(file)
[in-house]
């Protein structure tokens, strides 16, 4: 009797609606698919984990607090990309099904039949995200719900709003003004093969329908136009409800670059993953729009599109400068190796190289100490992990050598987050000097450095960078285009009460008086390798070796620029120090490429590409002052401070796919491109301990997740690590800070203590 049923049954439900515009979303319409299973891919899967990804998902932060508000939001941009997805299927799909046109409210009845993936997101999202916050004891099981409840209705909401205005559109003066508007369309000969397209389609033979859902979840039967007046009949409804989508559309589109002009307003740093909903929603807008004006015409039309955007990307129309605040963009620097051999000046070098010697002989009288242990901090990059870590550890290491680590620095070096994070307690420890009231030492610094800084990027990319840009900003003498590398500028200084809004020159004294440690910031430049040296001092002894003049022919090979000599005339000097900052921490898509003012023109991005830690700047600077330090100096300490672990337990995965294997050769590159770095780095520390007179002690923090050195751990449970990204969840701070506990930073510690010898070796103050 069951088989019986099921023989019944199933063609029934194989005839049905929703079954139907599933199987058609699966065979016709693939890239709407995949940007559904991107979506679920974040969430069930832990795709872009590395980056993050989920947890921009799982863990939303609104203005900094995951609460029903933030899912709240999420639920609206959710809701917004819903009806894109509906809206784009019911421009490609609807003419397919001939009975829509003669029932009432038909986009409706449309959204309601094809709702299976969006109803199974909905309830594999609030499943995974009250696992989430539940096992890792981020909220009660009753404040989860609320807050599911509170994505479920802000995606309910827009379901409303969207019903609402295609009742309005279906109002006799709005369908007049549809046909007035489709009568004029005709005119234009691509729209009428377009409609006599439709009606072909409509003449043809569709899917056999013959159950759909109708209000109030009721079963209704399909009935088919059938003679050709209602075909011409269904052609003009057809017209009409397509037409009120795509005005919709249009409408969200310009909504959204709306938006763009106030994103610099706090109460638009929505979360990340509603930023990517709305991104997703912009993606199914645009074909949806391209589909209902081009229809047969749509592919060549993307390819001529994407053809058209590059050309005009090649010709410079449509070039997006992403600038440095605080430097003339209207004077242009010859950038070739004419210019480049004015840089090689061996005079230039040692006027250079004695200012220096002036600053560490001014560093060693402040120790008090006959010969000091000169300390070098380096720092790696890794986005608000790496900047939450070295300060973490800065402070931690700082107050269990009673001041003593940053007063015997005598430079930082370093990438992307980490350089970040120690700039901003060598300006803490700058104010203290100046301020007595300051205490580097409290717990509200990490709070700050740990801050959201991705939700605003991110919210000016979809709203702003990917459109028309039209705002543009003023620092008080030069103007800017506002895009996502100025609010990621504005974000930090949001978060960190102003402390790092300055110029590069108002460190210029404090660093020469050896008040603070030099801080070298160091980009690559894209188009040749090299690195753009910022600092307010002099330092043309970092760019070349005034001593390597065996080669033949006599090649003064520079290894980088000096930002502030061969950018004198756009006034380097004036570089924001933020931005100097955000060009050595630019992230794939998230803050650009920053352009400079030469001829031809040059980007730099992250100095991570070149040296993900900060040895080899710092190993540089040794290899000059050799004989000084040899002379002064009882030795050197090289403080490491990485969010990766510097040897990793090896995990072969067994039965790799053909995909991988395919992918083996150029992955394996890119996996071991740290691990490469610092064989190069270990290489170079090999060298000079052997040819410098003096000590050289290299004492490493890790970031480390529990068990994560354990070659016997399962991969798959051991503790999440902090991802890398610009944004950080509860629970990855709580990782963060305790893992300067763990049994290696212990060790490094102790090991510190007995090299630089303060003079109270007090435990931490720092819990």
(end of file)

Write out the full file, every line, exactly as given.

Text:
[in-house]
């Protein structure tokens, strides 16, 4: 009797609606698919984990607090990309099904039949995200719900709003003004093969329908136009409800670059993953729009599109400068190796190289100490992990050598987050000097450095960078285009009460008086390798070796620029120090490429590409002052401070796919491109301990997740690590800070203590 049923049954439900515009979303319409299973891919899967990804998902932060508000939001941009997805299927799909046109409210009845993936997101999202916050004891099981409840209705909401205005559109003066508007369309000969397209389609033979859902979840039967007046009949409804989508559309589109002009307003740093909903929603807008004006015409039309955007990307129309605040963009620097051999000046070098010697002989009288242990901090990059870590550890290491680590620095070096994070307690420890009231030492610094800084990027990319840009900003003498590398500028200084809004020159004294440690910031430049040296001092002894003049022919090979000599005339000097900052921490898509003012023109991005830690700047600077330090100096300490672990337990995965294997050769590159770095780095520390007179002690923090050195751990449970990204969840701070506990930073510690010898070796103050 069951088989019986099921023989019944199933063609029934194989005839049905929703079954139907599933199987058609699966065979016709693939890239709407995949940007559904991107979506679920974040969430069930832990795709872009590395980056993050989920947890921009799982863990939303609104203005900094995951609460029903933030899912709240999420639920609206959710809701917004819903009806894109509906809206784009019911421009490609609807003419397919001939009975829509003669029932009432038909986009409706449309959204309601094809709702299976969006109803199974909905309830594999609030499943995974009250696992989430539940096992890792981020909220009660009753404040989860609320807050599911509170994505479920802000995606309910827009379901409303969207019903609402295609009742309005279906109002006799709005369908007049549809046909007035489709009568004029005709005119234009691509729209009428377009409609006599439709009606072909409509003449043809569709899917056999013959159950759909109708209000109030009721079963209704399909009935088919059938003679050709209602075909011409269904052609003009057809017209009409397509037409009120795509005005919709249009409408969200310009909504959204709306938006763009106030994103610099706090109460638009929505979360990340509603930023990517709305991104997703912009993606199914645009074909949806391209589909209902081009229809047969749509592919060549993307390819001529994407053809058209590059050309005009090649010709410079449509070039997006992403600038440095605080430097003339209207004077242009010859950038070739004419210019480049004015840089090689061996005079230039040692006027250079004695200012220096002036600053560490001014560093060693402040120790008090006959010969000091000169300390070098380096720092790696890794986005608000790496900047939450070295300060973490800065402070931690700082107050269990009673001041003593940053007063015997005598430079930082370093990438992307980490350089970040120690700039901003060598300006803490700058104010203290100046301020007595300051205490580097409290717990509200990490709070700050740990801050959201991705939700605003991110919210000016979809709203702003990917459109028309039209705002543009003023620092008080030069103007800017506002895009996502100025609010990621504005974000930090949001978060960190102003402390790092300055110029590069108002460190210029404090660093020469050896008040603070030099801080070298160091980009690559894209188009040749090299690195753009910022600092307010002099330092043309970092760019070349005034001593390597065996080669033949006599090649003064520079290894980088000096930002502030061969950018004198756009006034380097004036570089924001933020931005100097955000060009050595630019992230794939998230803050650009920053352009400079030469001829031809040059980007730099992250100095991570070149040296993900900060040895080899710092190993540089040794290899000059050799004989000084040899002379002064009882030795050197090289403080490491990485969010990766510097040897990793090896995990072969067994039965790799053909995909991988395919992918083996150029992955394996890119996996071991740290691990490469610092064989190069270990290489170079090999060298000079052997040819410098003096000590050289290299004492490493890790970031480390529990068990994560354990070659016997399962991969798959051991503790999440902090991802890398610009944004950080509860629970990855709580990782963060305790893992300067763990049994290696212990060790490094102790090991510190007995090299630089303060003079109270007090435990931490720092819990």